Sir Robert Vansittart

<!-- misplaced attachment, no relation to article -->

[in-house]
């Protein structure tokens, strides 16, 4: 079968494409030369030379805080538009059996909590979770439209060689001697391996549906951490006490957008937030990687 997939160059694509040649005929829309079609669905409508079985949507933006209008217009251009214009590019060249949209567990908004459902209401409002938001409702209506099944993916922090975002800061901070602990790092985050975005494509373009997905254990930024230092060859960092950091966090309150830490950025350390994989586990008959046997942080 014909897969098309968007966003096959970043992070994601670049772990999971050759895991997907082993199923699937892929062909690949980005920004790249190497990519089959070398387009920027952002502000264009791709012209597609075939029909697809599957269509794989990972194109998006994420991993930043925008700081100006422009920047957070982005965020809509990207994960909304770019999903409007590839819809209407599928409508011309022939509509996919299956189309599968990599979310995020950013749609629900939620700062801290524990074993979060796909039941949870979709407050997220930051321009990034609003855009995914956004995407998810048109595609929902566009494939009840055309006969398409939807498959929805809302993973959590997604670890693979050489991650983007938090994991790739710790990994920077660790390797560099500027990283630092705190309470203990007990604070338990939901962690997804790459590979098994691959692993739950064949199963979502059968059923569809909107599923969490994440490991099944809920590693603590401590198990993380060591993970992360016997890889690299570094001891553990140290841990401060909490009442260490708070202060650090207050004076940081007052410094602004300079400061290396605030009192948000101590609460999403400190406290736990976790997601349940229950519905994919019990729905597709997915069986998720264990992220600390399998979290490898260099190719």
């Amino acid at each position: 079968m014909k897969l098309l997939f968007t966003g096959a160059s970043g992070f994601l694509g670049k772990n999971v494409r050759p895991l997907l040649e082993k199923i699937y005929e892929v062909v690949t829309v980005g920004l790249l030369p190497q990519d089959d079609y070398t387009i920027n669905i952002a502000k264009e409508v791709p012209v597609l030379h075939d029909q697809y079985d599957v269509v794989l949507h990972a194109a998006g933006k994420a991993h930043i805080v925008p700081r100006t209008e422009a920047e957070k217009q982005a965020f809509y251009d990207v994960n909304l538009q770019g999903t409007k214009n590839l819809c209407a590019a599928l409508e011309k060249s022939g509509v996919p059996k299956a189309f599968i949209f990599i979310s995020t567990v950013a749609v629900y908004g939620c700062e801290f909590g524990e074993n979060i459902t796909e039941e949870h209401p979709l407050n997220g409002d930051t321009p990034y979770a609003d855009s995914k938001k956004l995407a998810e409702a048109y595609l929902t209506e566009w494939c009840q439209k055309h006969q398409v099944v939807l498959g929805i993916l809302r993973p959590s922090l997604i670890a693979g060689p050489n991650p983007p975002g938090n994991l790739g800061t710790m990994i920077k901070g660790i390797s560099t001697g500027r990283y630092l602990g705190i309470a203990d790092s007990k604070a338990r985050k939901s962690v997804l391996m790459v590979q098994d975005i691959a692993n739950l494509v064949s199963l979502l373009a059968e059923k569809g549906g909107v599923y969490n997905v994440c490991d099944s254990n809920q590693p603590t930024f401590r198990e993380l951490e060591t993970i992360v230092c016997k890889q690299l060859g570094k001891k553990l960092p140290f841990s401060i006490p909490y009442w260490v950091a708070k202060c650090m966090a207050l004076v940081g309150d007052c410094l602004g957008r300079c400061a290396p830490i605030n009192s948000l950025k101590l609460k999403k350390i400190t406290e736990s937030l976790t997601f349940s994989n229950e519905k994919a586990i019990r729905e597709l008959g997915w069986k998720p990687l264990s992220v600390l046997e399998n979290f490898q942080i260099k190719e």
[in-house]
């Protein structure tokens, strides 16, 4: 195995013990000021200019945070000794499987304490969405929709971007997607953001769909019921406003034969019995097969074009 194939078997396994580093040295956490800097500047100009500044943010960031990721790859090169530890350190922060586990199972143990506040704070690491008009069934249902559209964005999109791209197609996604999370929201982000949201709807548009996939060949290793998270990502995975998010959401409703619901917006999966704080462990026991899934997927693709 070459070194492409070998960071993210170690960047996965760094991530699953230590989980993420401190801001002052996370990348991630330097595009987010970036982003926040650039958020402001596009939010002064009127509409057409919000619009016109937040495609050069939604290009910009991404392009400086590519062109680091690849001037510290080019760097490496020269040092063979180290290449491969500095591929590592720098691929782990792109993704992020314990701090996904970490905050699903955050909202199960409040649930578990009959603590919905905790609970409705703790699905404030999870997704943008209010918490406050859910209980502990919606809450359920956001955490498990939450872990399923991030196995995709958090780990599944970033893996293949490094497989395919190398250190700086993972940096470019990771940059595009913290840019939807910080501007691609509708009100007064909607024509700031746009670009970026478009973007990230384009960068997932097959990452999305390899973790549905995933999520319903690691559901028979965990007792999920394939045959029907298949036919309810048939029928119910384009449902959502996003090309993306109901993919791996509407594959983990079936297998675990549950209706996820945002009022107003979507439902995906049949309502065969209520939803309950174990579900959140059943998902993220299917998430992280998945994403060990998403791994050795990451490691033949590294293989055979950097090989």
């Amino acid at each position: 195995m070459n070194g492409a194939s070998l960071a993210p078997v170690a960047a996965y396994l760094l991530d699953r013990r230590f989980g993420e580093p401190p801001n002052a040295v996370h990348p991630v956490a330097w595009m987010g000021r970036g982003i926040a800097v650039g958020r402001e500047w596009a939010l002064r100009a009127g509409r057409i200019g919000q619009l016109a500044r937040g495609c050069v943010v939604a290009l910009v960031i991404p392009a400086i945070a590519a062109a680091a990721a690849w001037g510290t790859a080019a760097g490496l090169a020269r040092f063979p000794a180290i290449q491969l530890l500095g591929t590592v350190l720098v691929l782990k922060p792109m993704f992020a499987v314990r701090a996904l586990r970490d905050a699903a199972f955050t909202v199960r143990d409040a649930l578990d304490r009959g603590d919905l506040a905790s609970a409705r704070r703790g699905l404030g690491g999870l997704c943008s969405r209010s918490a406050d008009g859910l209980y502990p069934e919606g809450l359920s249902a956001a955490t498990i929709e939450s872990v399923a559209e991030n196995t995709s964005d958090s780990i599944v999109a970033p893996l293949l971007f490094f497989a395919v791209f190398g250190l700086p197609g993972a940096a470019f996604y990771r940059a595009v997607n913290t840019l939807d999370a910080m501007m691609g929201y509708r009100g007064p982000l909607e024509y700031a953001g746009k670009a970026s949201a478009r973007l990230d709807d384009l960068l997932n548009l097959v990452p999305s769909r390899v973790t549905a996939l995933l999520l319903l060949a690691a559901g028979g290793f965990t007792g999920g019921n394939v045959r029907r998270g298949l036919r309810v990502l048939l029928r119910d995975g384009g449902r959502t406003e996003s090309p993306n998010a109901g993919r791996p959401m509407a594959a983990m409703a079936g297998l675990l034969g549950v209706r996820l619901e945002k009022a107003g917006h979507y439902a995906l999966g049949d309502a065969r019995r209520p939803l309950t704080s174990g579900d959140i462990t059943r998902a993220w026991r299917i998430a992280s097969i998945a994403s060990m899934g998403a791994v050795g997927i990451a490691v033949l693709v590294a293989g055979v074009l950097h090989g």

Chief diplomatic adviser to the British Foreign Office in 1939, was brought in by his friend Miklós Rózsa to write the lyrics for one of the songs in The Thief of Bagdad (1940). Sir Robert had had much experience serving in the Middle East. He spoke various languages of the area and was well versed in the old stories and mythology. So when Korda wanted to put together a film that was an amalgam of various stories from the Middle East, Sir Robert was willing and able to help them. However, he was still serving in the diplomatic corps and didn't want to use his own name in the on-screen credits for such a light-hearted film (he had previously contributed to Sixty Glorious Years (1938), but that was a worthy film about Queen Victoria). So it was agreed that he would take the name of the studio (Denham) as his on-screen surname. The lyrics he wrote for "I want to be a sailor" are very catchy and memorable. Especially with that knowingly awful rhyme "I want to be a bandit, can't you understand it"